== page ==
Cambridge Encyclopedia » Cambridge Encyclopedia Vol. 23

electromotive force - Explanation of electromotive force, Electromotive force in thermodynamics, Electromotive force and potential difference, Electromotive force generation

emf source charges energy

The work done by some source in separating electrical charges to produce a potential difference capable of driving current round a circuit; often abbreviated emf. The term ‘force’ is a misnomer; generally, emf is a property of the source, whereas potential difference depends on both source and current flow. A source of emf transfers energy to the circuit by doing work in raising potential. For example, a battery is a source of emf in which chemical energy moves charges to the terminals, making one positive, the other negative. The emf is work done on the charges to bring about this separation: an emf of one volt means that the battery expends one joule of energy to bring about the separation of one coulomb of charge.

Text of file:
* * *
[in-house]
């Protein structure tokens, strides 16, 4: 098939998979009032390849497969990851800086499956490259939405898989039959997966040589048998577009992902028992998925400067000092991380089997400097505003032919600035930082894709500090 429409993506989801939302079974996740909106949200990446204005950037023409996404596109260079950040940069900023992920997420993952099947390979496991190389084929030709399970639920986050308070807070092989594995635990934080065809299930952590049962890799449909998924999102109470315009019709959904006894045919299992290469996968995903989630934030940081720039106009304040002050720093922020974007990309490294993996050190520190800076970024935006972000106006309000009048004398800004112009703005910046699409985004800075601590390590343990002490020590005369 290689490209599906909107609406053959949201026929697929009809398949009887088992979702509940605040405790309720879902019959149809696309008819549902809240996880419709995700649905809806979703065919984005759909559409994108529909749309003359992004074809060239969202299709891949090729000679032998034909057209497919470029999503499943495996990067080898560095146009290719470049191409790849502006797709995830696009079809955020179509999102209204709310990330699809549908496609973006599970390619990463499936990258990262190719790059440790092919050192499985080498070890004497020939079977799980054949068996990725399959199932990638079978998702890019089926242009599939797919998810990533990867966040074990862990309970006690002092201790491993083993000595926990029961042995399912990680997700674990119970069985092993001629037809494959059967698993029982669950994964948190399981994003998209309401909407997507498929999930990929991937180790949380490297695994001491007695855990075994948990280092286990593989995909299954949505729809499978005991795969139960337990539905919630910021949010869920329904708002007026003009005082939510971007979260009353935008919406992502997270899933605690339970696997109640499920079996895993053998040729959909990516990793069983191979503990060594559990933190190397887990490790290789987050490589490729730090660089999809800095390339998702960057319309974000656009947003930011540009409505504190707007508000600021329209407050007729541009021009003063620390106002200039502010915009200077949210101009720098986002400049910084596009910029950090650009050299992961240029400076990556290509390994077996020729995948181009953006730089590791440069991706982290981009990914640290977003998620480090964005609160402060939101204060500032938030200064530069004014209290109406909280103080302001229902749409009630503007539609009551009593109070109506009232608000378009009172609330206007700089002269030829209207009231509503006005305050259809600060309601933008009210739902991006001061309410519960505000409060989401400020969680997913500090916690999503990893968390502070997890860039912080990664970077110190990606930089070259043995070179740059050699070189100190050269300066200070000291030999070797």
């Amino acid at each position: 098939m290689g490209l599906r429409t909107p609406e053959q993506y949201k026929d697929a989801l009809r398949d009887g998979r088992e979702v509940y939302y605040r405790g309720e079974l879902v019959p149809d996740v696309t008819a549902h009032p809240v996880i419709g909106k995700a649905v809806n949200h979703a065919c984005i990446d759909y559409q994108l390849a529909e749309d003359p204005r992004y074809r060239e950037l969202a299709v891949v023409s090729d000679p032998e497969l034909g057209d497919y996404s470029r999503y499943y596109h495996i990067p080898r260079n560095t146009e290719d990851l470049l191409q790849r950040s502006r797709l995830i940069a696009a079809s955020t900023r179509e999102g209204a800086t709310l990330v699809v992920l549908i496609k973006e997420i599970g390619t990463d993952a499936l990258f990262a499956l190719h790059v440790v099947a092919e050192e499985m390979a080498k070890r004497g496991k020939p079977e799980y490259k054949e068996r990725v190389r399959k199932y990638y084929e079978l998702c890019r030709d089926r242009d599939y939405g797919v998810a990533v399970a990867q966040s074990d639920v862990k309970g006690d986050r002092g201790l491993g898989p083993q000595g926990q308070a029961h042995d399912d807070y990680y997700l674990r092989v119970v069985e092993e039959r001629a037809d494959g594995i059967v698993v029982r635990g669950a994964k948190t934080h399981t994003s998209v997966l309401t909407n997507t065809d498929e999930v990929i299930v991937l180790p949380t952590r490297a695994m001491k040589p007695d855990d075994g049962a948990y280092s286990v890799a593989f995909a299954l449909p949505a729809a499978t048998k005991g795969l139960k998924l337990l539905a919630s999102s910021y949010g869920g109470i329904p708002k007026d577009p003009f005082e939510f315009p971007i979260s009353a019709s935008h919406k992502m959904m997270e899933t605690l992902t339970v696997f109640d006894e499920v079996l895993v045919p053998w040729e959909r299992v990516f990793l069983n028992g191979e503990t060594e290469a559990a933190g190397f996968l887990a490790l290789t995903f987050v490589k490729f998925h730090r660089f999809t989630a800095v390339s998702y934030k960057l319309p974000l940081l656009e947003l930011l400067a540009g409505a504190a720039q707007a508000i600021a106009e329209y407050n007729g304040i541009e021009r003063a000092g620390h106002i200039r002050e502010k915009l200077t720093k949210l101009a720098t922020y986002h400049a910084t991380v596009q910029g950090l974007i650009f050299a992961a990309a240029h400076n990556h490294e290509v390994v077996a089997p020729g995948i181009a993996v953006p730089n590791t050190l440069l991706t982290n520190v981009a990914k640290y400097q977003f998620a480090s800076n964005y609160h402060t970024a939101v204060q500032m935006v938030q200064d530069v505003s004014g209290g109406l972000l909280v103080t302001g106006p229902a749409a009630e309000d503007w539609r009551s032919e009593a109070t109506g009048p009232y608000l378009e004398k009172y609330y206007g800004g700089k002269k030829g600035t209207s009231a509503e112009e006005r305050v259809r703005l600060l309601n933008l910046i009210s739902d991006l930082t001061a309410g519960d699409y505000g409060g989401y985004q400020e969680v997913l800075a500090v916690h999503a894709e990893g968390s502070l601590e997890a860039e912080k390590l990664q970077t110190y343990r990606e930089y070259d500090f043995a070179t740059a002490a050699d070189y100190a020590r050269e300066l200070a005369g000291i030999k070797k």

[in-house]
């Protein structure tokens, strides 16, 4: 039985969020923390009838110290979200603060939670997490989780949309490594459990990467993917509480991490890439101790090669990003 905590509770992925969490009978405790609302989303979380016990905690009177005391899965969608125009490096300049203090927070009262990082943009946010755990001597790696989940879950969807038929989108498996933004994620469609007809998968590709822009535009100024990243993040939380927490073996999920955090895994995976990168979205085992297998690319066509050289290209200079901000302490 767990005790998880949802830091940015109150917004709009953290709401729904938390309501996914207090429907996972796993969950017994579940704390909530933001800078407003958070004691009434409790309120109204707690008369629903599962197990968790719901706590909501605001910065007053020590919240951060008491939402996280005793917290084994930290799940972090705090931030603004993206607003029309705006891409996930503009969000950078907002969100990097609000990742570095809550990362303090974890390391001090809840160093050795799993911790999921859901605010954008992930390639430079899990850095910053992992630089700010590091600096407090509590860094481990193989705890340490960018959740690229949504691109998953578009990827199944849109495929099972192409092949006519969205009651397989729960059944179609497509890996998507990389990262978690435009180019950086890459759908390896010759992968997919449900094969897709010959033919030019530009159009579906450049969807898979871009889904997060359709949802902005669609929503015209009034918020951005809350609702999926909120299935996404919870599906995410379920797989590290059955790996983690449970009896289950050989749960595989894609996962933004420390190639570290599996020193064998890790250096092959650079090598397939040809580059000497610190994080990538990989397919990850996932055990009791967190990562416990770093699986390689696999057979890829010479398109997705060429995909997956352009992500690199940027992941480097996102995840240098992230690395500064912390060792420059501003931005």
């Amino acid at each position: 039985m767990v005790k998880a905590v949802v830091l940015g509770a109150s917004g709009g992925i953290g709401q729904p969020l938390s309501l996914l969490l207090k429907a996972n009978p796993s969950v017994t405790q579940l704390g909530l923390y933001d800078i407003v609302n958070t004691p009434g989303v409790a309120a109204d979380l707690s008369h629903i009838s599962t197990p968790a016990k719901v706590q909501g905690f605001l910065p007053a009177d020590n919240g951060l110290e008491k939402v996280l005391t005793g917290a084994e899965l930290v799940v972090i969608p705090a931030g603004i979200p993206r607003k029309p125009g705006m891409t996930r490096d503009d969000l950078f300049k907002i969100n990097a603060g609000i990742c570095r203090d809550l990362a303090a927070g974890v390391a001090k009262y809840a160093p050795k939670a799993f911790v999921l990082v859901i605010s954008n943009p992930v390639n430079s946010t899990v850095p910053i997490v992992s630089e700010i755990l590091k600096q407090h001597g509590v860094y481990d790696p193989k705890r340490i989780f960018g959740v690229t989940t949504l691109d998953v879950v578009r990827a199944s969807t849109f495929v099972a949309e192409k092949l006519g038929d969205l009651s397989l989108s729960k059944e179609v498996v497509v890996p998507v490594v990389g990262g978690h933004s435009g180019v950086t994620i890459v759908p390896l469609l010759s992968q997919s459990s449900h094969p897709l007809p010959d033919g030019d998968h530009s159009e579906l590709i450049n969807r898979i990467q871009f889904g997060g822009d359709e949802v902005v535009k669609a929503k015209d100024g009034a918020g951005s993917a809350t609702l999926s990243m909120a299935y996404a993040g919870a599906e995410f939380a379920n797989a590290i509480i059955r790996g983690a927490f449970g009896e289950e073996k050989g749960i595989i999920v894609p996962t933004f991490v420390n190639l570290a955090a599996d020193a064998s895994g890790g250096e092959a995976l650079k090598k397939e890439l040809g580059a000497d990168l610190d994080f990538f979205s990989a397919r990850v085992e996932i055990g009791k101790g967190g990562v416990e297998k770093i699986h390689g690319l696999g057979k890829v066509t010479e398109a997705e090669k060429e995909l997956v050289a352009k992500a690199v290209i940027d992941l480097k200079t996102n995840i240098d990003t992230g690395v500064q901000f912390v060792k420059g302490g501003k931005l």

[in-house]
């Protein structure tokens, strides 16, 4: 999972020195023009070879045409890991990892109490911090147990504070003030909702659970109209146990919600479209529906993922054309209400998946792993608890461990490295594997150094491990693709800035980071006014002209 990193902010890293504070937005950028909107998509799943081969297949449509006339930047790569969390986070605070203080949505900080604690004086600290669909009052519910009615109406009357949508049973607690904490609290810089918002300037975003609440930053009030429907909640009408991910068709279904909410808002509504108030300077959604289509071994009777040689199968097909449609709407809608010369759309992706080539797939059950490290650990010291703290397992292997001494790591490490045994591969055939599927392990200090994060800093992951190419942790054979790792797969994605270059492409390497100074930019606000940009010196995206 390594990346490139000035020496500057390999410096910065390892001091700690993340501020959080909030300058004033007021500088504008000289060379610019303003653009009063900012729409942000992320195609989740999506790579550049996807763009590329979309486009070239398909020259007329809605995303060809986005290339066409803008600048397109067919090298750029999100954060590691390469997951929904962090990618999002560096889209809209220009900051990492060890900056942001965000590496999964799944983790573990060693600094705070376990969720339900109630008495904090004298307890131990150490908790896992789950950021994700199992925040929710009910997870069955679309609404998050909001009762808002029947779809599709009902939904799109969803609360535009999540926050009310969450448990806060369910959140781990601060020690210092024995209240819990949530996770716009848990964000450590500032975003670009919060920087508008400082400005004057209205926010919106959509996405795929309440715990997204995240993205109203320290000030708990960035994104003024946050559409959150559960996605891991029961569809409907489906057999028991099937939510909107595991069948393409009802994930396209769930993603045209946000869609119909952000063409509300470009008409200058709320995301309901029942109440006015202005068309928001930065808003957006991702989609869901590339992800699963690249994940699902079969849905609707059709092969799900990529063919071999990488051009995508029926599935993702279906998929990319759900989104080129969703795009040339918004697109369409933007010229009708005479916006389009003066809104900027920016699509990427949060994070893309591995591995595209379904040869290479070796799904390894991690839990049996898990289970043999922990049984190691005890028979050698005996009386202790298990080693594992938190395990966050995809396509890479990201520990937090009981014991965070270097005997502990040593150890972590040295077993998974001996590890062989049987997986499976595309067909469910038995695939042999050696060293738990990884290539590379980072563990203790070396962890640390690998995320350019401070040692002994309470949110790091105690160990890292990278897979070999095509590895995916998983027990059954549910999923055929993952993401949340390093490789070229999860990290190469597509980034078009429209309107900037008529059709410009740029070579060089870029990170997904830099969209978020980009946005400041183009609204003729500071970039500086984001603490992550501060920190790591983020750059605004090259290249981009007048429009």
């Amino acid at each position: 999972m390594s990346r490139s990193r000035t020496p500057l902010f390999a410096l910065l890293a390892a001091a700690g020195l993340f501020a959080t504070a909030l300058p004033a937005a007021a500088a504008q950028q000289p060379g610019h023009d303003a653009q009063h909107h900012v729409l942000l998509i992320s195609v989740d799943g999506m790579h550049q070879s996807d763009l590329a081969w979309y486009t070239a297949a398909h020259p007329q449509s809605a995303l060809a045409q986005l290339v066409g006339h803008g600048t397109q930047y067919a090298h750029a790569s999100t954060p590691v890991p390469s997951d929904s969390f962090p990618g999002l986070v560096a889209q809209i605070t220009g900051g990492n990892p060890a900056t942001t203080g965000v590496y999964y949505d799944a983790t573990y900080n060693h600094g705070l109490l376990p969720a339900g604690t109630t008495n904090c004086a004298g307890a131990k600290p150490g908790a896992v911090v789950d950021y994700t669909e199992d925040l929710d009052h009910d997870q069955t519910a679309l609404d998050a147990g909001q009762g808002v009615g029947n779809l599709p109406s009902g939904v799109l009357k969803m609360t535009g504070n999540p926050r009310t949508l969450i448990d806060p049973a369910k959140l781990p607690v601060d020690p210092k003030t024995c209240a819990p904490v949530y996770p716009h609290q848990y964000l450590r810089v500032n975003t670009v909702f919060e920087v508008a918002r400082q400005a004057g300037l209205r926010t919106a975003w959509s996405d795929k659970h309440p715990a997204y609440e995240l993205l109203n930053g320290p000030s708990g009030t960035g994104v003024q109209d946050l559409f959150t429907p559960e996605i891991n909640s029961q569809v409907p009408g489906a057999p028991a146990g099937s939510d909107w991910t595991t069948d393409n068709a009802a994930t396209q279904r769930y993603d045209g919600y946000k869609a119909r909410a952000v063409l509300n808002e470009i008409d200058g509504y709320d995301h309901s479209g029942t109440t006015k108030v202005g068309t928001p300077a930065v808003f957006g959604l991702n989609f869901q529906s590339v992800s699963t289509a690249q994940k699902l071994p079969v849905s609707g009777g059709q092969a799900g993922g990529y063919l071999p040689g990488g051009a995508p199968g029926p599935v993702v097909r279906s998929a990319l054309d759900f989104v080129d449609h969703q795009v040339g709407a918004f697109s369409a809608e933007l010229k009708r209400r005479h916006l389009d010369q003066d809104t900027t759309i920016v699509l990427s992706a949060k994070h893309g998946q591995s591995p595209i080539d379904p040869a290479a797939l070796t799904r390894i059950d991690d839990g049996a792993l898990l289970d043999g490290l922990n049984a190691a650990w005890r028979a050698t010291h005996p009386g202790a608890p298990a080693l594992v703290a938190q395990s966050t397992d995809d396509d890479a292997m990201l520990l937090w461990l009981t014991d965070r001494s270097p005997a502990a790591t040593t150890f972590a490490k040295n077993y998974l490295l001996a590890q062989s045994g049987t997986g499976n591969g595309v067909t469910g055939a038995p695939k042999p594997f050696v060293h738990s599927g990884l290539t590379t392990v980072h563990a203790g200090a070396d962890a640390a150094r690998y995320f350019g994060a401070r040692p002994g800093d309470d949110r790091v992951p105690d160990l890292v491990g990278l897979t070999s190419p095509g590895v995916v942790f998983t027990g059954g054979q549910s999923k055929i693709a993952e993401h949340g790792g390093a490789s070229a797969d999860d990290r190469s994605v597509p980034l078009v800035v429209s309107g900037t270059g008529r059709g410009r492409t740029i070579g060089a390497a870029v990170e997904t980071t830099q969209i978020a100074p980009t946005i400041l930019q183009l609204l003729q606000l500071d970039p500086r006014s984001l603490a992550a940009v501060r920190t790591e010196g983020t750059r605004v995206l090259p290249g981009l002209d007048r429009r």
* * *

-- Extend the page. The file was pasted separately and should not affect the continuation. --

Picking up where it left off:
User Comments

Your email address will be altered so spam harvesting bots can't read it easily.
Hide my email completely instead?

Cancel or